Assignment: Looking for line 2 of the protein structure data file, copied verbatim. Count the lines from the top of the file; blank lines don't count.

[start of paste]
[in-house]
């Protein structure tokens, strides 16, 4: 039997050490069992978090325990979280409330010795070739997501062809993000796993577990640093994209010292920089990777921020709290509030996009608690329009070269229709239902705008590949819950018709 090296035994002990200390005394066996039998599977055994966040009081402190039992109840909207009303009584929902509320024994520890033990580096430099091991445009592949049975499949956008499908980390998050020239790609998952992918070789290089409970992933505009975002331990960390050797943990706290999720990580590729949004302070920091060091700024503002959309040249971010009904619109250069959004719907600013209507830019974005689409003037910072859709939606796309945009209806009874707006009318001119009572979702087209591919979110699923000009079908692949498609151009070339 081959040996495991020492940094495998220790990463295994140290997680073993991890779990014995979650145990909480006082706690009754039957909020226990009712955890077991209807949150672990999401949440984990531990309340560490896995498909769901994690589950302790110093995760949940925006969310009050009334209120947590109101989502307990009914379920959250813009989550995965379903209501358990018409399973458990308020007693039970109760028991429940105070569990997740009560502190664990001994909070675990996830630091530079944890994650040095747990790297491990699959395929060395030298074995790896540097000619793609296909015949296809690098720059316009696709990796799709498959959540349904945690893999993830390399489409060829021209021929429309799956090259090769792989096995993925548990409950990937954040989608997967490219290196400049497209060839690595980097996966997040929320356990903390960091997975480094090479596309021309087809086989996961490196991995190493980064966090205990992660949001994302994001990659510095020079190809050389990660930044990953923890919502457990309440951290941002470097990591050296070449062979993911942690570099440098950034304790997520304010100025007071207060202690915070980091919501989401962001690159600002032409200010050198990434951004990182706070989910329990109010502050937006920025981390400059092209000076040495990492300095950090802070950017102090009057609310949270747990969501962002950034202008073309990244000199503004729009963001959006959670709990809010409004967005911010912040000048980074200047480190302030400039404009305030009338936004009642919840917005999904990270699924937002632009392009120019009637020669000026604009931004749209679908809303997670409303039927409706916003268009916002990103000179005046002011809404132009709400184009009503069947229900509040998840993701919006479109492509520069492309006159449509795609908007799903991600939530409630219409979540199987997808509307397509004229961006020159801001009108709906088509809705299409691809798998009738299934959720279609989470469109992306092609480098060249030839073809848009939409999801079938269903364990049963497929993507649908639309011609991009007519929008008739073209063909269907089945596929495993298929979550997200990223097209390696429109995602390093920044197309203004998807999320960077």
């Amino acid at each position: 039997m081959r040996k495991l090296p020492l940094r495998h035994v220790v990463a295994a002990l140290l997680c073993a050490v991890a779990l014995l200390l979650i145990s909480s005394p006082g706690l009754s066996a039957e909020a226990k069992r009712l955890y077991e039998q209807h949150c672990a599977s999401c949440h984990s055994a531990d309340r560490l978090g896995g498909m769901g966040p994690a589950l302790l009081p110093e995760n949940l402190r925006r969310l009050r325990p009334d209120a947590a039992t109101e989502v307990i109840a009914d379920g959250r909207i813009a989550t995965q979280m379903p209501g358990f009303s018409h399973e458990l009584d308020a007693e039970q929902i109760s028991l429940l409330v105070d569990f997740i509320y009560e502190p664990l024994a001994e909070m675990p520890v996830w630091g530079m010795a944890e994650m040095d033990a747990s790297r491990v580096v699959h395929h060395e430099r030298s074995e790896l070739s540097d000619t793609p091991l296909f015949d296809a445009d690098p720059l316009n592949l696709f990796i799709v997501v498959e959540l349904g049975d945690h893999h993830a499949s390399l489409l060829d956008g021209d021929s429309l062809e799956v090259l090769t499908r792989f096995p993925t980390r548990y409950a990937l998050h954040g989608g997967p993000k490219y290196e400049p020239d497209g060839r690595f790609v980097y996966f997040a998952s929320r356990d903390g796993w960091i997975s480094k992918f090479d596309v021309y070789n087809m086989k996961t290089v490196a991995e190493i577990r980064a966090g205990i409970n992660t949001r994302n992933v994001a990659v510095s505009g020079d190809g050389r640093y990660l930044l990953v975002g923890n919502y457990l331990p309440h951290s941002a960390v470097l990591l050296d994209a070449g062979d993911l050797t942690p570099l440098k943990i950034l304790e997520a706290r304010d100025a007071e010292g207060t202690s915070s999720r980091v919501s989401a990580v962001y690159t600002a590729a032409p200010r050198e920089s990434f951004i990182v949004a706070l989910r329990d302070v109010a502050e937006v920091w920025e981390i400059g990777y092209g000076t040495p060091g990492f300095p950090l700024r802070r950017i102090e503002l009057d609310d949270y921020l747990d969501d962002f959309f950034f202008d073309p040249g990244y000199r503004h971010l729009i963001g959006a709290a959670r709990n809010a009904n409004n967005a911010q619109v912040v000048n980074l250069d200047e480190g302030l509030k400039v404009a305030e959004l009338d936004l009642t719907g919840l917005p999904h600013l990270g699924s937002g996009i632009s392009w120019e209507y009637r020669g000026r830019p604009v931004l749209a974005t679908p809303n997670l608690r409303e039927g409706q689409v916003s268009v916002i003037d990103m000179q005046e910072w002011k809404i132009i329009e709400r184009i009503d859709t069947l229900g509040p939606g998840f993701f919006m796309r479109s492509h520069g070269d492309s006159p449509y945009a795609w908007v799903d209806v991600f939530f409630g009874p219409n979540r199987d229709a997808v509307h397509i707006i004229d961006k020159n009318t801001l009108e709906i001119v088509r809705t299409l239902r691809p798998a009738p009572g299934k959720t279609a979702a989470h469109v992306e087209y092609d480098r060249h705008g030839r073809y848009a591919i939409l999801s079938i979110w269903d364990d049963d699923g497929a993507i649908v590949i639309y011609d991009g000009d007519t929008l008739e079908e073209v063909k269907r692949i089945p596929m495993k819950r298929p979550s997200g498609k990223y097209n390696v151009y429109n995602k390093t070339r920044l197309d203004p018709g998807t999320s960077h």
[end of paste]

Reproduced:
């Protein structure tokens, strides 16, 4: 039997050490069992978090325990979280409330010795070739997501062809993000796993577990640093994209010292920089990777921020709290509030996009608690329009070269229709239902705008590949819950018709 090296035994002990200390005394066996039998599977055994966040009081402190039992109840909207009303009584929902509320024994520890033990580096430099091991445009592949049975499949956008499908980390998050020239790609998952992918070789290089409970992933505009975002331990960390050797943990706290999720990580590729949004302070920091060091700024503002959309040249971010009904619109250069959004719907600013209507830019974005689409003037910072859709939606796309945009209806009874707006009318001119009572979702087209591919979110699923000009079908692949498609151009070339 081959040996495991020492940094495998220790990463295994140290997680073993991890779990014995979650145990909480006082706690009754039957909020226990009712955890077991209807949150672990999401949440984990531990309340560490896995498909769901994690589950302790110093995760949940925006969310009050009334209120947590109101989502307990009914379920959250813009989550995965379903209501358990018409399973458990308020007693039970109760028991429940105070569990997740009560502190664990001994909070675990996830630091530079944890994650040095747990790297491990699959395929060395030298074995790896540097000619793609296909015949296809690098720059316009696709990796799709498959959540349904945690893999993830390399489409060829021209021929429309799956090259090769792989096995993925548990409950990937954040989608997967490219290196400049497209060839690595980097996966997040929320356990903390960091997975480094090479596309021309087809086989996961490196991995190493980064966090205990992660949001994302994001990659510095020079190809050389990660930044990953923890919502457990309440951290941002470097990591050296070449062979993911942690570099440098950034304790997520304010100025007071207060202690915070980091919501989401962001690159600002032409200010050198990434951004990182706070989910329990109010502050937006920025981390400059092209000076040495990492300095950090802070950017102090009057609310949270747990969501962002950034202008073309990244000199503004729009963001959006959670709990809010409004967005911010912040000048980074200047480190302030400039404009305030009338936004009642919840917005999904990270699924937002632009392009120019009637020669000026604009931004749209679908809303997670409303039927409706916003268009916002990103000179005046002011809404132009709400184009009503069947229900509040998840993701919006479109492509520069492309006159449509795609908007799903991600939530409630219409979540199987997808509307397509004229961006020159801001009108709906088509809705299409691809798998009738299934959720279609989470469109992306092609480098060249030839073809848009939409999801079938269903364990049963497929993507649908639309011609991009007519929008008739073209063909269907089945596929495993298929979550997200990223097209390696429109995602390093920044197309203004998807999320960077």